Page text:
3. Measured a signal which was exactly in line with what the radiation from a certain known astrophysics event predicts: slow oscillations ramping up in a certain precise way in frequency, leading to a sudden crescendo of vibration followed by an immediate cut-off -- so this is not a typical signal for any other typical terrestrial events;
  4. Measured a signal which visibly appears above the normal "noise floor" that you can observe in the detectors normally -- so this is not part of their typical noise that we can observe;
  5. Measured a signal very soon after they were turned on, so this is not a likely statistical anomaly visible in any large swath of data.

For these reasons, it seems to be a signal from space in the exact regime that the detectors were built for, not a terrestrial signal that somehow messed with everything in the right way.

  • $\begingroup$ Thanks for the great answer - in point (2) I've been wondering, how the hell do they sync the two distant stations so precisely? Are they connected by fiber or copper of known length, or, do they use dead reckoning with some sort of clocks?! I mean I find it hard enough to sync a video game to a ms :O $\endgroup$
    – Fattie
    Feb 12, 2016 at 13:47
  • $\begingroup$ @JoeBlow I do not know precisely how they have done it. Many scientific setups use the fact that there exists a broad network of atomic-clock-satellites orbiting around the Earth which is constantly broadcasting the current time (with general-relativistic corrections) to every place on its surface. This network is called "GPS" because by measuring how out-of-sync a constellation of 3+ clocks is, you can triangulate your position to high certainty -- using position you can then also determine the true time delay and the local time. But maybe they just use NTP over their high-bandwidth networks. $\endgroup$
    – CR Drost
    Feb 12, 2016 at 15:25
  • $\begingroup$ @JoeBlow Actually, I can confirm that: this paper discusses how they get 1-microsecond accuracy even though there's 13 light-microseconds distance between the two detectors in Hanford, WA and Livingston, LA. Each facility has their own atomic clocks and each second they adjust it slightly to make sure that it matches the GPS time. $\endgroup$
    – CR Drost
    Feb 12, 2016 at 15:46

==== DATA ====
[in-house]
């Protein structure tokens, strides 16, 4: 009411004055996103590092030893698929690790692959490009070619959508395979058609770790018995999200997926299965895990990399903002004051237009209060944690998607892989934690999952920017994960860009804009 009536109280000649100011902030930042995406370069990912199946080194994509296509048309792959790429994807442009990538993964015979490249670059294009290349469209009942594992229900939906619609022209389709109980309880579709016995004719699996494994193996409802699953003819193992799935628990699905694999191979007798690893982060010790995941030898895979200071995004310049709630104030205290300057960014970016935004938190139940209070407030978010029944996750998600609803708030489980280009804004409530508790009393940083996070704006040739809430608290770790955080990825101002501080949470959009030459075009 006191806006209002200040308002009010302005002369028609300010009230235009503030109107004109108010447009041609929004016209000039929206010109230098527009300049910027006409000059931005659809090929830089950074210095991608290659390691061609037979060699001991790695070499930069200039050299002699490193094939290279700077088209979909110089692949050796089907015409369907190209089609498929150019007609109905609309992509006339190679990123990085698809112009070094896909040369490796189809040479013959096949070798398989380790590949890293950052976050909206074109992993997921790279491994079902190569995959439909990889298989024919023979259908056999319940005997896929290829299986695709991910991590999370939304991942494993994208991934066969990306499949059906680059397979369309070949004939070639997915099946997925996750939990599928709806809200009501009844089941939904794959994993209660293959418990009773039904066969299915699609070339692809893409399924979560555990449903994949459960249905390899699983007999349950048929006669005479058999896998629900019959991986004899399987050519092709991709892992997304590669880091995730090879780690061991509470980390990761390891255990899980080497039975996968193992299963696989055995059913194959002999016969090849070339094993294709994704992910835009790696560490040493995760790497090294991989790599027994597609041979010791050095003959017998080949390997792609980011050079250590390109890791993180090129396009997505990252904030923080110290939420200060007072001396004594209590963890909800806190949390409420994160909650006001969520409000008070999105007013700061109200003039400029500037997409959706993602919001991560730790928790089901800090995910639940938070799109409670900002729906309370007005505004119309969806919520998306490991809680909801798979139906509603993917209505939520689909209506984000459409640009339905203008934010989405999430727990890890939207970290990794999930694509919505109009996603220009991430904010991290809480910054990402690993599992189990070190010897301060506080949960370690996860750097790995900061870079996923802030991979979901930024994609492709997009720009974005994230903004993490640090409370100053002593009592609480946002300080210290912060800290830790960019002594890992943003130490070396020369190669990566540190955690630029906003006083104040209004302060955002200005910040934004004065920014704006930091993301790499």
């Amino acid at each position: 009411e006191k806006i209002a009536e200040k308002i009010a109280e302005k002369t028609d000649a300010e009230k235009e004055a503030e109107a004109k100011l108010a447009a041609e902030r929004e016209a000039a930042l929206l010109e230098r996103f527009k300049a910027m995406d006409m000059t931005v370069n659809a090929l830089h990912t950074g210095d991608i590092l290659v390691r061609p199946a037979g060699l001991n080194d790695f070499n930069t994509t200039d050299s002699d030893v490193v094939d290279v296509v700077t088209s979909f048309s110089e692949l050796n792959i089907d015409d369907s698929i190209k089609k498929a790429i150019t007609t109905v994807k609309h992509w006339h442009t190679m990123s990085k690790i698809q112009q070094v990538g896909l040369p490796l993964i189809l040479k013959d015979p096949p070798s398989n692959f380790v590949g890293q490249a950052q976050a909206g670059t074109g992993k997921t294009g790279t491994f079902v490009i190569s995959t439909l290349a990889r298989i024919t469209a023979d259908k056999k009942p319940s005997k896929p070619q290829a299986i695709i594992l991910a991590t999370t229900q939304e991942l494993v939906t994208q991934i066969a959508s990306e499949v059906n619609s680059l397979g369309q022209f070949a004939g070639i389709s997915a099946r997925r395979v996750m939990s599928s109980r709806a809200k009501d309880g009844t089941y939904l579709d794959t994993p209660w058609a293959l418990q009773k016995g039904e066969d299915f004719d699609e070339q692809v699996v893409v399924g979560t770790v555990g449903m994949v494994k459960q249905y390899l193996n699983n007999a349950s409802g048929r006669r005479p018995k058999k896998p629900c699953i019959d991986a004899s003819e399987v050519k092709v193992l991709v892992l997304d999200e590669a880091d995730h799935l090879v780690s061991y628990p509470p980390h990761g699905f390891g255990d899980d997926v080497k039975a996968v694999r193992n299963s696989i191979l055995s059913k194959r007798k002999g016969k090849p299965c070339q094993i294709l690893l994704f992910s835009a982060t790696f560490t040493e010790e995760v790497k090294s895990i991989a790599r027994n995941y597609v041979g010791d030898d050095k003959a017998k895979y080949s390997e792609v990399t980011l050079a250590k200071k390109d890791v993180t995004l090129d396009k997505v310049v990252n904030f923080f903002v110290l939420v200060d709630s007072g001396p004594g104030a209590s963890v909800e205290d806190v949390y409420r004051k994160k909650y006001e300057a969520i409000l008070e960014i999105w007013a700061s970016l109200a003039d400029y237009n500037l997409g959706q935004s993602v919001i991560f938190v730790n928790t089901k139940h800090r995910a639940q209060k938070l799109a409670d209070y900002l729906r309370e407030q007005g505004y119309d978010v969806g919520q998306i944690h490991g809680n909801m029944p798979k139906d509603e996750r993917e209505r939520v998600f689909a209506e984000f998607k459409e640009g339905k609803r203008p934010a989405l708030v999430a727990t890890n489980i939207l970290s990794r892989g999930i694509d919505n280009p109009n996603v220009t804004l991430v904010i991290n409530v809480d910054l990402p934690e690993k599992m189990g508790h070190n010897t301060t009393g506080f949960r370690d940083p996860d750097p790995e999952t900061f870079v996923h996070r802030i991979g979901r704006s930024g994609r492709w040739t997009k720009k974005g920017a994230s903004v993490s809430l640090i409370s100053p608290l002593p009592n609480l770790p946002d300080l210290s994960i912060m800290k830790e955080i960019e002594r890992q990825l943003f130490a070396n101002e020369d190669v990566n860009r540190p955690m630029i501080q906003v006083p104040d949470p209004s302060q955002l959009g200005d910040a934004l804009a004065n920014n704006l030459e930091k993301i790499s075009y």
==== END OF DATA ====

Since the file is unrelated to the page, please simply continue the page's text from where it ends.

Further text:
• $\begingroup$ Totally fascinating, and the paper is the exact answer to my question! Thanks! To be sure to be sure, as I understood it the two different sites (Louisiana; Washington state - 3002 (? see below ?) km apart) need to be in sync - that's correct? $\endgroup$
    – Fattie
    Feb 12, 2016 at 16:52
  • $\begingroup$ (I've just realised this wiki article en.wikipedia.org/wiki/LIGO#Observatories states the observatories are 3002 km apart. But I wonder if whoever calculated that did so, unthinkingly, as a great circle route? Surely the relevant figure is the literally straight line distance (ie, through the earth) between them? $\endgroup$
    – Fattie
    Feb 12, 2016 at 16:54

There is no absolute proof. I think we can be confident that a speed-of-light pulse from the direction of southern hemisphere hit the Earth. However, as I noted on another post (and got a lot of heat and dinged), there is only one laboratory doing the measurements, and "science" requires more than one laboratory to provide proof, even that a pulse hit. The Livingston-Hanford detectors together make up one laboratory. One without the other is useless. That's why two were built simultaneously.

What may be true is that other pulses have been detected that have not been announced. Let's wait to be true believers. Maybe they were gamma ray bursts. It may only take weeks. No hurry, no worry.

  • $\begingroup$ you're right, they are completely wrong : the resulting BH weighs 0.25 solar mass less than announced ! hence relativity is wrong, general relativity is wrong and quantum teleportation is wrong ( benefits for all ) . $\endgroup$
    – user46925
    Feb 14, 2016 at 5:29
  • $\begingroup$ And now there is Virgo, which has also made a detection. $\endgroup$
    – ProfRob
    Apr 8, 2018 at 8:18